What's a girl to do? You've been taken to an alternate dimension by your possible identical twin, you have thirty days to learn how to do ballroom dances by taking lessons from an anthropomorphic rabbit, at least five or six Bishōnen princes are in love with you (maybe), and a pink-haired girl wants to ruin your life. Oh, and you have a flying hamster.
Princess Debut, known in Japan as Ohimesama Debut, is a Dating Sim developed by CAVE (yes, one of your typical Bullet Hell developers) for the Nintendo DS, and released in English by Natsume, the same guys who brought Harvest Moon to the shores of North America. Its target audience is pre-teen girls.
In summary, you discover that your character (whose default name is Sabrina) has an "other self" in a parallel world who just happens to be a princess... and also happens to stink at dancing. Unfortunately for her, there's a huge ball in about thirty days. You agree to switch places with her and learn how to dance so she won't be embarrassed at the ball.
Aside from being a Dating Sim, Princess Debut is also a rhythm game. You use the touch screen to drag a purple ball around to the beat of the music.
Princess Debut provides examples of the following tropes:
- And Your Reward Is Clothes: The prize for winning a dance competition is a new dress. It's also the prize for the winner of the horse race.
- Boss Rush: Ballroom Mode is this; you choose either the Classical or Latin course and you will have to play one song from each genre under your chosen category in a row. In each song, you have to reach a certain target score in order to clear the song and advance, with the target score relatively harder to reach with each song. Fail to clear one song and you have to start the whole thing over.
- Breaking the Fourth Wall: If you tell the Princess "Did I say that?" when she asks if you want to go back to your own world, Kip answers with "only the person playing the game will ever know..."
- Brother–Sister Incest: Implied; Liam says that you look like his sister, and yet he's in love with you. Hmmmm.... Revisited later if you end up with him, when you and his sister are together he comments that you actually don't look anything like her after all.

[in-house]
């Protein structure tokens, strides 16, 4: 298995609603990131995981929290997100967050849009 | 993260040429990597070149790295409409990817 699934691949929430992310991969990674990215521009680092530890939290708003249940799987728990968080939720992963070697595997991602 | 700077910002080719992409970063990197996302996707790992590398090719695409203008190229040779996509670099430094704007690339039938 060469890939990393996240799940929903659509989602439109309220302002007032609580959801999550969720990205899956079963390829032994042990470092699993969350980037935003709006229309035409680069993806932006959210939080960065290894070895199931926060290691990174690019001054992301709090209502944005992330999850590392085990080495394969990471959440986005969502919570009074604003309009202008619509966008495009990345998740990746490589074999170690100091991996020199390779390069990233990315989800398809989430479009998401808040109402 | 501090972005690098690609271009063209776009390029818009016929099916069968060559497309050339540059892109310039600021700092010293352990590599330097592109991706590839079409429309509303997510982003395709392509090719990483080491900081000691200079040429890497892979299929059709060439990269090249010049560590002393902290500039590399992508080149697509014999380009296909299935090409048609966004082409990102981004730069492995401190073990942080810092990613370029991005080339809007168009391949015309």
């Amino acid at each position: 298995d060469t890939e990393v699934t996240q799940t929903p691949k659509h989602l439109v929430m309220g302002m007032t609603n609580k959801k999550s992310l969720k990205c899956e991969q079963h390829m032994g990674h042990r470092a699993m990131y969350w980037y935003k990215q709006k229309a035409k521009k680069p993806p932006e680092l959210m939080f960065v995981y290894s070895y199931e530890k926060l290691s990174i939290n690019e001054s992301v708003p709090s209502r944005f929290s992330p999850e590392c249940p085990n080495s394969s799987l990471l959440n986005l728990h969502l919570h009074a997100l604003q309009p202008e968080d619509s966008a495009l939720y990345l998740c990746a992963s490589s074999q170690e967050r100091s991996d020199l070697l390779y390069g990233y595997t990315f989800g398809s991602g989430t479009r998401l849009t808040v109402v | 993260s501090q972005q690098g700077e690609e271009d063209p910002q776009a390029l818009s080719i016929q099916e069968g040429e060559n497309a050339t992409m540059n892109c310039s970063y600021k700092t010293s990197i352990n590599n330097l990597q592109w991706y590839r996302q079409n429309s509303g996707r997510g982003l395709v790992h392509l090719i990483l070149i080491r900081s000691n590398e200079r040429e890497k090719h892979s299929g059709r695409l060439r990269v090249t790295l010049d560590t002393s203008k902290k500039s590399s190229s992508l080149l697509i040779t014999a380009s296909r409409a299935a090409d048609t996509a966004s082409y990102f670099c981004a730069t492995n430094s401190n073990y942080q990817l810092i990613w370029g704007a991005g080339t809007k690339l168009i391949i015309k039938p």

- Cap: For both the player and the princes, the Technique stat and Artistry stat won’t display a number above 99. Strangely enough, even after hitting this point, the player can still level up and receive a message that their stats rose by some positive integer, even though the stat display will still show 99.
- Experience Meter: Comes in the form of 5 stars per level that get filled in based on your performance in dances, where a perfect performance fills in 3 stars.
- Everything's Better with Sparkles: The upper screen sparkles when you complete a dance step correctly.
- Funny Animal: It’s normal in the Flower Kingdom for animals to talk and wear human clothing.
- Gameplay and Story Integration: If your partner is Vince during your dance for the king, you'll notice that you're somehow unable to score points during it. That's because Vince injured himself during the horse race, which is why he's been skipping practice.
- Genre Savvy: If it's your second playthrough or beyond, you have the option during the prologue of telling the Princess and Kip that you already know what's going on, and that you need a magical tiara to put on a dress.
- Guide Dang It!: Luciano leaves about halfway through the game, and getting him to come back so you can get his ending is so ridiculously frustrating and obtuse to figure out that it can induce headaches.
- Humanity Ensues: Tony turns into a human if you dance with him at the ball.
- Multiple Endings: 14 of them, depending on who you end up with for the ball and choosing whether or not to stay with them or go back home and end up with your world's version of the prince.
- New Game Plus: You can't court Kiefer until you've beaten the game once. Also, you can use all the accessories you've unlocked over the course of your playthroughs in Practice, Ballroom, and Movie modes.
- Out-of-Genre Experience: Mozart's Minuet as a cha-cha-cha? Dancing the jive to Danny Boy? Somehow, it works.
- Princesses Prefer Pink: Your character (whose default name is Sabrina) has an "other self" in a parallel world who just happens to be a princess. The default dress for Sabrina is pink.
- Relationship Values: Highly visible and measured in percentages.
- Shown Their Work: The dances are all taken from the World Dance Council's International Standard and International Latin Competition Dances list, while the dances themselves motion-captured from real dancers.
- Surprisingly Realistic Outcome: Isabel tries to out the princess for getting a double—the player character—to take her place. Usually, you’d expect the antagonist in a shoujo title to be believed when making a dramatic accusation against the heroine. Instead, the king doesn’t take her word for it on the grounds that she has no evidence this accusation is true.
- Transformation Trinket: Each of the accessories you obtain transforms you into a different dancing dress.